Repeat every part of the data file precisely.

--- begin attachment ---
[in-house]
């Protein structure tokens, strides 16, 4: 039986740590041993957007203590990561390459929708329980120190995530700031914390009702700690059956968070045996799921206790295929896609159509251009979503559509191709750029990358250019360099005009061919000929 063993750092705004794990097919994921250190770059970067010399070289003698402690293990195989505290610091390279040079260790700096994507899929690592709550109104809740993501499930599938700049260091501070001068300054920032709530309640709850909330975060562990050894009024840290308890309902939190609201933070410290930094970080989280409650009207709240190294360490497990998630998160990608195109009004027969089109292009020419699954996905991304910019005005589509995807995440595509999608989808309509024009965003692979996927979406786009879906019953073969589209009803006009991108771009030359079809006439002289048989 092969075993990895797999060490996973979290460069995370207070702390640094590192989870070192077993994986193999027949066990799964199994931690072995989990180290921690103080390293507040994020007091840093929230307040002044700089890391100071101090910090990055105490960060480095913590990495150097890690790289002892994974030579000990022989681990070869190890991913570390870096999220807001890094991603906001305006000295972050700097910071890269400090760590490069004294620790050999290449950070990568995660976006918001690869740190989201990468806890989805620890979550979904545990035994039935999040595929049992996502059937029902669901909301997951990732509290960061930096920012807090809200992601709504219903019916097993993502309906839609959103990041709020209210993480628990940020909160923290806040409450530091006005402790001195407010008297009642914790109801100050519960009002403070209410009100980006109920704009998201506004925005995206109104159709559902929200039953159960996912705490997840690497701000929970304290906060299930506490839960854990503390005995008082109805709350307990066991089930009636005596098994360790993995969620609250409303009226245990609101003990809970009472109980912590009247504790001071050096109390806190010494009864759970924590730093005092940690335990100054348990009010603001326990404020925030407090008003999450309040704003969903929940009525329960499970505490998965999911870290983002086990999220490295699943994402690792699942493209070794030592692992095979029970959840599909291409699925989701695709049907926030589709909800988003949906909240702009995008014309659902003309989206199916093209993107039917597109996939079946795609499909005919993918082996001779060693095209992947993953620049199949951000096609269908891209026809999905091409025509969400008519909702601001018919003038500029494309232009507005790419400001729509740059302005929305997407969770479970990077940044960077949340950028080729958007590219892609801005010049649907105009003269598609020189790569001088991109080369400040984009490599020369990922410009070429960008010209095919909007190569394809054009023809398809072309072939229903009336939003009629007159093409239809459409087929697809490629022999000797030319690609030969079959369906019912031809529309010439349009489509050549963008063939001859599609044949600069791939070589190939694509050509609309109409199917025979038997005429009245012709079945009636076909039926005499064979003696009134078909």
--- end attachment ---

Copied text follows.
[in-house]
């Protein structure tokens, strides 16, 4: 039986740590041993957007203590990561390459929708329980120190995530700031914390009702700690059956968070045996799921206790295929896609159509251009979503559509191709750029990358250019360099005009061919000929 063993750092705004794990097919994921250190770059970067010399070289003698402690293990195989505290610091390279040079260790700096994507899929690592709550109104809740993501499930599938700049260091501070001068300054920032709530309640709850909330975060562990050894009024840290308890309902939190609201933070410290930094970080989280409650009207709240190294360490497990998630998160990608195109009004027969089109292009020419699954996905991304910019005005589509995807995440595509999608989808309509024009965003692979996927979406786009879906019953073969589209009803006009991108771009030359079809006439002289048989 092969075993990895797999060490996973979290460069995370207070702390640094590192989870070192077993994986193999027949066990799964199994931690072995989990180290921690103080390293507040994020007091840093929230307040002044700089890391100071101090910090990055105490960060480095913590990495150097890690790289002892994974030579000990022989681990070869190890991913570390870096999220807001890094991603906001305006000295972050700097910071890269400090760590490069004294620790050999290449950070990568995660976006918001690869740190989201990468806890989805620890979550979904545990035994039935999040595929049992996502059937029902669901909301997951990732509290960061930096920012807090809200992601709504219903019916097993993502309906839609959103990041709020209210993480628990940020909160923290806040409450530091006005402790001195407010008297009642914790109801100050519960009002403070209410009100980006109920704009998201506004925005995206109104159709559902929200039953159960996912705490997840690497701000929970304290906060299930506490839960854990503390005995008082109805709350307990066991089930009636005596098994360790993995969620609250409303009226245990609101003990809970009472109980912590009247504790001071050096109390806190010494009864759970924590730093005092940690335990100054348990009010603001326990404020925030407090008003999450309040704003969903929940009525329960499970505490998965999911870290983002086990999220490295699943994402690792699942493209070794030592692992095979029970959840599909291409699925989701695709049907926030589709909800988003949906909240702009995008014309659902003309989206199916093209993107039917597109996939079946795609499909005919993918082996001779060693095209992947993953620049199949951000096609269908891209026809999905091409025509969400008519909702601001018919003038500029494309232009507005790419400001729509740059302005929305997407969770479970990077940044960077949340950028080729958007590219892609801005010049649907105009003269598609020189790569001088991109080369400040984009490599020369990922410009070429960008010209095919909007190569394809054009023809398809072309072939229903009336939003009629007159093409239809459409087929697809490629022999000797030319690609030969079959369906019912031809529309010439349009489509050549963008063939001859599609044949600069791939070589190939694509050509609309109409199917025979038997005429009245012709079945009636076909039926005499064979003696009134078909």